Sex Differences in Salt Appetite: Perspectives from Animal Models and Human Studies

Jessica Santollo, Derek Daniels, Micah Leshem, Jay Schulkin

Research output: Contribution to journalArticlepeer-review


Salt ingestion by animals and humans has been noted from prehistory. The search for salt is largely driven by a physiological need for sodium. There is a large body of literature on sodium intake in laboratory rats, but the vast majority of this work has used male rats. The limited work conducted in both male and female rats, however, reveals sex differences in sodium intake. Importantly, while humans ingest salt every day, with every meal and with many foods, we do not know how many of these findings from rodent studies can be generalized to men and women. This review provides a synthesis of the literature that examines sex differences in sodium intake and highlights open questions. Sodium serves many important physiological functions and is inextricably linked to the maintenance of body fluid homeostasis. Indeed, from a motivated behavior perspective, the drive to consume sodium has largely been studied in conjunction with the study of thirst. This review will describe the neuroendocrine controls of fluid balance, mechanisms underlying sex differences, sex differences in sodium intake, changes in sodium intake during pregnancy, and the possible neuronal mechanisms underlying these differences in behavior. Having reviewed the mechanisms that can only be studied in animal experiments, we address sex differences in human dietary sodium intake in reproduction, and with age.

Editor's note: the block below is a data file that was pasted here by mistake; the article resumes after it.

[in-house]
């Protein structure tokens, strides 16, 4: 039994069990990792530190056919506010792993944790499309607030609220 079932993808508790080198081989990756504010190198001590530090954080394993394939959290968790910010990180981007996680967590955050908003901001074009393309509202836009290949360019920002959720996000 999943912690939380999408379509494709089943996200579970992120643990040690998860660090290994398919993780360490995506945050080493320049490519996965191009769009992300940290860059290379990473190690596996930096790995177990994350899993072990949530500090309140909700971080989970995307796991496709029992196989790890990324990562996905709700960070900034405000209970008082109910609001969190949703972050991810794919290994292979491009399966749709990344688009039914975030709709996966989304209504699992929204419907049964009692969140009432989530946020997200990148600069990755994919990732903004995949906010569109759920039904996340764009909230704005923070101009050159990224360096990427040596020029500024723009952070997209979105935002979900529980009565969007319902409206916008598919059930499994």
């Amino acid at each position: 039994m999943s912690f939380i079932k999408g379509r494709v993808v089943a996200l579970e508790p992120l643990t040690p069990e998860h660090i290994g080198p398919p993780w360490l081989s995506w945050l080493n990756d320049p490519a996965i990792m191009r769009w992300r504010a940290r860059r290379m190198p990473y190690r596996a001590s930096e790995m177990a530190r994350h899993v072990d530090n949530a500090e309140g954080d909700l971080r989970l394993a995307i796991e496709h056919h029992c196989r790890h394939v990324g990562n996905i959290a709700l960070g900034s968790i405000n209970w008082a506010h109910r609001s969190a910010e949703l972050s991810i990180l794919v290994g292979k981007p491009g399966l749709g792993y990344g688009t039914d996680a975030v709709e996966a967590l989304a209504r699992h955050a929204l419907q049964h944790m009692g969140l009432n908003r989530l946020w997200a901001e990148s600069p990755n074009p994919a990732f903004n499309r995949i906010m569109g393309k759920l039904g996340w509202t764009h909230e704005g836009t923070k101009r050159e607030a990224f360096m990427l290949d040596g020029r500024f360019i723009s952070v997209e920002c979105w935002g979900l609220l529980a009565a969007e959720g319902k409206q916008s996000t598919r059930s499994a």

Original languageEnglish
Article number208
Issue number1
StatePublished - 1 Jan 2023

Bibliographical note

Publisher Copyright:
© 2023 by the authors.


  • fluid homeostasis
  • motivated behavior
  • sex differences
  • sodium appetite
  • thirst

ASJC Scopus subject areas

  • Food Science
  • Nutrition and Dietetics


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